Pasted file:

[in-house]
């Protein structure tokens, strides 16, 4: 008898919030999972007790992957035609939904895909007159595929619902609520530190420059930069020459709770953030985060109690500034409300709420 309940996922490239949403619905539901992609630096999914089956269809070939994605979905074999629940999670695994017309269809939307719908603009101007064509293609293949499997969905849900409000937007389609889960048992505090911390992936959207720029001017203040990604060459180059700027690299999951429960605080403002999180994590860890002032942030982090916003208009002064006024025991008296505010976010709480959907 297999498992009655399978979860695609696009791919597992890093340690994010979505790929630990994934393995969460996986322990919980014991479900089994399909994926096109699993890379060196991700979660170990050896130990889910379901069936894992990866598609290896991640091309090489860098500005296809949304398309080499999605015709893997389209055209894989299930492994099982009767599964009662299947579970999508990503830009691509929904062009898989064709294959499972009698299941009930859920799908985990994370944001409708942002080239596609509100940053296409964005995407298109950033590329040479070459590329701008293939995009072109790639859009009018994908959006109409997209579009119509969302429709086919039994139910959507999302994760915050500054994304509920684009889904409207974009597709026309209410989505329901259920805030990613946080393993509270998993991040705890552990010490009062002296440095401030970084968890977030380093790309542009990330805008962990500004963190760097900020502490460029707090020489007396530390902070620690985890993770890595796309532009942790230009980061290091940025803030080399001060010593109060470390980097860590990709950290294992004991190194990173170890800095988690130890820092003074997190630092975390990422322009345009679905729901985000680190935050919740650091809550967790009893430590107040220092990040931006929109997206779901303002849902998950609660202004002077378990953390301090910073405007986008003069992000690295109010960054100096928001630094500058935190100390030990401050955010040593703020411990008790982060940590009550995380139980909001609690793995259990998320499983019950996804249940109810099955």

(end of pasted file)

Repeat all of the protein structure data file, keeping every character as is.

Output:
[in-house]
């Protein structure tokens, strides 16, 4: 008898919030999972007790992957035609939904895909007159595929619902609520530190420059930069020459709770953030985060109690500034409300709420 309940996922490239949403619905539901992609630096999914089956269809070939994605979905074999629940999670695994017309269809939307719908603009101007064509293609293949499997969905849900409000937007389609889960048992505090911390992936959207720029001017203040990604060459180059700027690299999951429960605080403002999180994590860890002032942030982090916003208009002064006024025991008296505010976010709480959907 297999498992009655399978979860695609696009791919597992890093340690994010979505790929630990994934393995969460996986322990919980014991479900089994399909994926096109699993890379060196991700979660170990050896130990889910379901069936894992990866598609290896991640091309090489860098500005296809949304398309080499999605015709893997389209055209894989299930492994099982009767599964009662299947579970999508990503830009691509929904062009898989064709294959499972009698299941009930859920799908985990994370944001409708942002080239596609509100940053296409964005995407298109950033590329040479070459590329701008293939995009072109790639859009009018994908959006109409997209579009119509969302429709086919039994139910959507999302994760915050500054994304509920684009889904409207974009597709026309209410989505329901259920805030990613946080393993509270998993991040705890552990010490009062002296440095401030970084968890977030380093790309542009990330805008962990500004963190760097900020502490460029707090020489007396530390902070620690985890993770890595796309532009942790230009980061290091940025803030080399001060010593109060470390980097860590990709950290294992004991190194990173170890800095988690130890820092003074997190630092975390990422322009345009679905729901985000680190935050919740650091809550967790009893430590107040220092990040931006929109997206779901303002849902998950609660202004002077378990953390301090910073405007986008003069992000690295109010960054100096928001630094500058935190100390030990401050955010040593703020411990008790982060940590009550995380139980909001609690793995259990998320499983019950996804249940109810099955």